While Local 6787’s bylaws indicate the organization has some charitable or educational intent, such intent does not establish predominate use.

Local 6787’s educational uses of the banquet facility were insufficient to support a finding of predominate use because the facility was used for such activities less than 50 percent of the time for 2006.

Judge Fisher concluded, “The evaluation of whether property is used for educational/charitable purposes is a fact-sensitive inquiry; there are no bright-line tests. See Jamestown Homes, 914 N.E.2d at 15 (citation omitted). Here, the Indiana Board’s final determination indicates that it assigned minimal weight to Local 6787’s arguments because they were not supported by substantial evidence. As the fact finder, it was well within the purview of the Indiana Board to make that determination.”
 

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  1. The practitioners and judges who hail E-filing as the Saviour of the West need to contain their respective excitements. E-filing is federal court requires the practitioner to cram his motion practice into pigeonholes created by IT people. Compound motions or those seeking alternative relief are effectively barred, unless the practitioner wants to receive a tart note from some functionary admonishing about the "problem". E-filing is just another method by which courts and judges transfer their burden to practitioners, who are the really the only powerless components of the system. Of COURSE it is easier for the court to require all of its imput to conform to certain formats, but this imposition does NOT improve the quality of the practice of law and does NOT improve the ability of the practitioner to advocate for his client or to fashion pleadings that exactly conform to his client's best interests. And we should be very wary of the disingenuous pablum about the costs. The courts will find a way to stick it to the practitioner. Lake County is a VERY good example of this rapaciousness. Any one who does not believe this is invited to review the various special fees that system imposes upon practitioners- as practitioners- and upon each case ON TOP of the court costs normal in every case manually filed. Jurisprudence according to Aldous Huxley.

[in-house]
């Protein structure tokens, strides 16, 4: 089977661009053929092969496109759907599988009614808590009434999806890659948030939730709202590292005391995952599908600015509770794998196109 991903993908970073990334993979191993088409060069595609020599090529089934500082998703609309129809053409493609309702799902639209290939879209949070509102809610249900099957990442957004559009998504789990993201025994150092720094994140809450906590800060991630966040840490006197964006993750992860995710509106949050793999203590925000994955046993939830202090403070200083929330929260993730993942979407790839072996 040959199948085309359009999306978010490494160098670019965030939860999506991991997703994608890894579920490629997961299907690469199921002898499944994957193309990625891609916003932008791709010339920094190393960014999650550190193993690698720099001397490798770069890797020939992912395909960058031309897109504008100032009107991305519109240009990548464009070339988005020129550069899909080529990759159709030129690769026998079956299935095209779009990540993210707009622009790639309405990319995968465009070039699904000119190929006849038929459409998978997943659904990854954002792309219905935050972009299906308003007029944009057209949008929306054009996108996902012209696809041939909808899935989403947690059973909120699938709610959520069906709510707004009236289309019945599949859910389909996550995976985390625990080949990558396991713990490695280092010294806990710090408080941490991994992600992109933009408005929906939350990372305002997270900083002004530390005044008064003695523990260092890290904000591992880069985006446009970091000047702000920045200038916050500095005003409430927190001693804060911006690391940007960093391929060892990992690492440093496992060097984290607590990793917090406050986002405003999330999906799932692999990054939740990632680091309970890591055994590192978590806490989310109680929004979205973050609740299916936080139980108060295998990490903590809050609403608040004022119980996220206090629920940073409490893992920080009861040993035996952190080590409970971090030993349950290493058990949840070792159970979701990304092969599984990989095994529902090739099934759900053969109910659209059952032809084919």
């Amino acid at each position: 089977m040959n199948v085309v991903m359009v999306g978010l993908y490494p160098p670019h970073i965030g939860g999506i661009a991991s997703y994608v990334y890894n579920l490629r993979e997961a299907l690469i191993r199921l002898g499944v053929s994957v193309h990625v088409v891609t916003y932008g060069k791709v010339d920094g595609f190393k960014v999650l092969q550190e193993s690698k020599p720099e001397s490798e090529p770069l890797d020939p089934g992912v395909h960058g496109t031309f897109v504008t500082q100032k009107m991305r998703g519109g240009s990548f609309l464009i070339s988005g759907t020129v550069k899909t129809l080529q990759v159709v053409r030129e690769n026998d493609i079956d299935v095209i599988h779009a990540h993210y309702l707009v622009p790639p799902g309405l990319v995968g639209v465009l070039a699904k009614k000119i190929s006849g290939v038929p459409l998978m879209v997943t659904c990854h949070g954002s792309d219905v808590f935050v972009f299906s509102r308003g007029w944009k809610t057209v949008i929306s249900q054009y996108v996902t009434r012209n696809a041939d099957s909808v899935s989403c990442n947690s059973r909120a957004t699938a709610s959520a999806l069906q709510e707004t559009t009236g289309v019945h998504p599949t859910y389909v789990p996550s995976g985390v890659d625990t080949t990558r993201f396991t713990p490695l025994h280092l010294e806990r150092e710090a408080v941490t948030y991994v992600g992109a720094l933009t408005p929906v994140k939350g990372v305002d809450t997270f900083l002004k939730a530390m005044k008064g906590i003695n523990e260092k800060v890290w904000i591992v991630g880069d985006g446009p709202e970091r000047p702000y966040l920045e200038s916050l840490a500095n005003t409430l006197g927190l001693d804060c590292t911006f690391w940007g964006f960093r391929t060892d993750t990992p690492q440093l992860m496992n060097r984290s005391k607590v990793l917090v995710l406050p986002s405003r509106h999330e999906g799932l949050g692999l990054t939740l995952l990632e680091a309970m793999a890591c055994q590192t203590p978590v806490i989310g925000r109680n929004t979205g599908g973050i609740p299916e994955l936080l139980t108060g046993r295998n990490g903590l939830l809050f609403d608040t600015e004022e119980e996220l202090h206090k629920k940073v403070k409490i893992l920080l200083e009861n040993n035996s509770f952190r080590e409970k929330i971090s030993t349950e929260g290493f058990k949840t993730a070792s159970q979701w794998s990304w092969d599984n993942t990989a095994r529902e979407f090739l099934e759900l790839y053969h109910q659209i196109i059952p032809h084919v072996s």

2. Any attorneys who practice in federal court should be able to say the same as I can ... efiling is great. I have been doing it in fed court since it started way back. Pacer has its drawbacks, but the ability to hit an e-docket and pull up anything and everything onscreen is a huge plus for a litigator, eps the sole practitioner, who lacks a filing clerk and the paralegal support of large firms. Were I an Indiana attorney I would welcome this great step forward.

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  5. "No one is safe when the Legislature is in session."